X: A Novel by Ilyasah Shabazz & Kekla Magoon

xX: A Novel by Ilyasah Shabazz & Kekla Magoon

So many of my esteemed colleagues have reviewed this book extremely favorably and some of them told me exactly why they love this book.  They cite the energy in the narrative, the honesty in the young man’s anger, and the eventual growth and redemption of this lost soul.

So I feel like walking on thin ice to say that I didn’t find the novel or the protagonist quite compelling all the way through.  I found the beginning of the narrative strong and powerful.  I was moved by Red’s emotional ties to his mother and siblings; I was convinced that he would find justification of he must steal.  His slow realization of his “place” in the world saddened me.  The refrain of “Just a n****r” is both chilling and makes my blood boil!  And one cannot easily forget his witnessing a lynched body and the connection to the song “Strange Fruit.”

But then… we have 200 pages more of Malcolm engaged in various illegal activities, and continuously excusing himself because of his sorrowful past, family situation, societal reality, etc. I understand that all of these are based on real events, family stories, and Malcolm’s own words. I can only speak for myself as a reader how after a while it felt more tedious than compelling. The pacing went from tight to sloppy.  I got quite impatient and did not feel empathy or sympathy toward him.  Perhaps that’s not the intent of the author but it was difficult for me to want to follow his next missteps since I stopped caring.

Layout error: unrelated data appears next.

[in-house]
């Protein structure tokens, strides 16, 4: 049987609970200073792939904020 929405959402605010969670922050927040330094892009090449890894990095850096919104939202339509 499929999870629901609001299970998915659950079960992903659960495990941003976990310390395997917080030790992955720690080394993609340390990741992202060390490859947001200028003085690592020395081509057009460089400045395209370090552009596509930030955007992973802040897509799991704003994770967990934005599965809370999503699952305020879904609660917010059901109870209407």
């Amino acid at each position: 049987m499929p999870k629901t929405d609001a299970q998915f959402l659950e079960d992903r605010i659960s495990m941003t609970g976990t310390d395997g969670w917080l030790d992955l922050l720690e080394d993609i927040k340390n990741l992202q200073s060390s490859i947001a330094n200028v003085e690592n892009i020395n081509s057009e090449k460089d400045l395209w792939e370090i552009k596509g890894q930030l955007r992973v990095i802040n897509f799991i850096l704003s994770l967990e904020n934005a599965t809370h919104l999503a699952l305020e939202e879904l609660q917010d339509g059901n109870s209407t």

The final payoff of X’s enlightenment comes very late and lasts very briefly within the confine of this novel. The book ends before his important life’s work begins.  For many who already know quite a bit about Malcolm X, his personal narrative, his rage, and his complex relationship with the Nation of Islam, the ending is but a beginning — we know what he would become.  And the book includes extensive after matter to detail Malcolm X’s achievements.  I just wonder what impression this “novel” of Malcolm X leaves a younger reader.

I also wonder how the pacing feels and my emotional engagement might have been different if the narrative voice had been a more universal third person, so that I could understand his internal struggle and also observe his external charms and charisma (and not just being told by the protagonist that “people seem to be drawn to me” or “girls like me.”)

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